It’s probably pretty safe to say that many of today’s bluegrass musicians first learned to play, or at least to appreciate, bluegrass music from a family member. Some of the latest evidence of this is the father-son duo of Eric and Ben Marshall, who hail from the Mt. Airy, North Carolina area. Eric, who has been playing banjo with the regional group The Marshall Brothers and Highroad since the late 90s, first taught Ben to play bass when he was so young he had to stand on a picnic table to reach the neck of his instrument. Several years later, they’ve released their first album together (with a little help from Eric’s band), entitled Grass Roots Project.
The Marshalls wrote the majority of the eleven songs on the album, and prove themselves to be fine traditional bluegrass songwriters. The opening track, Just as Sure as the Stars are Above, is a driving, banjo-guided number about enduring love that sounds as if it could have been pulled from half a century ago. I’m On My Way to Canaan’s Land is an enjoyable Gospel song, with a pulsing rhythm courtesy of Ben’s bass.
Two numbers were written with Wes Easter, who also recorded the album at his Eastwood Recording Studio. The Farmer’s Hand tells a familiar story in bluegrass and country music, that of the triumph of good guys over bad ones, this time when a farmer rids the town of the troublesome Johnson brothers. Why’s Leaving You So Hard to Do tackles another common bluegrass theme, with its lovelorn narrator pining after a fickle woman. It’s an enjoyable song, though it’s a bit strange to hear a pre-teen singing about trying to leave a woman whose “wandering heart no man can tame.” A nice addition to both of these songs is fiddling from special guest Billy Hawks.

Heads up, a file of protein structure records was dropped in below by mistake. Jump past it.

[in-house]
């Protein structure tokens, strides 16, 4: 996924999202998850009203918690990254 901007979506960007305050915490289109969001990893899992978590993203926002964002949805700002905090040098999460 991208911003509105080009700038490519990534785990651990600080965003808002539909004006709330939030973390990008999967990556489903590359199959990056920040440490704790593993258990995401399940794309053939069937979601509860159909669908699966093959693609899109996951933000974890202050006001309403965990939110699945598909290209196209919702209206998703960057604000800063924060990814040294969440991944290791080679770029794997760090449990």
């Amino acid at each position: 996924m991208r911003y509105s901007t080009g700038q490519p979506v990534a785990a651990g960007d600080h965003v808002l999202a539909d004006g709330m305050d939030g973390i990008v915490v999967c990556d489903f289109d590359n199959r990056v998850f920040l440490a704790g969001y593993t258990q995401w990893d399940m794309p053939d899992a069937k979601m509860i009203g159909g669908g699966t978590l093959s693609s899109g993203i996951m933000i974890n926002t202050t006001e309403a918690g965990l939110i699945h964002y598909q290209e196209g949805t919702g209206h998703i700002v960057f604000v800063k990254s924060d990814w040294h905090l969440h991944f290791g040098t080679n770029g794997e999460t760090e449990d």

Several other songs were written solo by Eric. The lonesome Just My Memory of You is done in ¾ time and has a neat Stanley-esque vibe. A Better Day has a more contemporary feel, telling the story of a man whose life was filled with hurt until meeting the love of his life. Little Darlin’, like most of the album, heads back into strongly traditional territory, with hard-hitting banjo and the singer begging his woman not to leave. Eric sings lead on all three of these songs, giving listeners a taste of both bluegrass and more country-tinged vocals.
Eric and Ben are joined here by their bandmates in The Marshall Brothers and Highroad, Steve Marshall (who is also Eric’s brother) and Patrick Lindsey. Both men share mandolin and guitar duties throughout the album. In addition to banjo, Eric contributes rhythm guitar on a few tracks, while he and Ben take turns on lead and harmony vocals.
For more information on Ben and Eric Marshall, visit their band’s website at www.marshallbrothershighroad.com. Their album can be purchased from several online music retailers.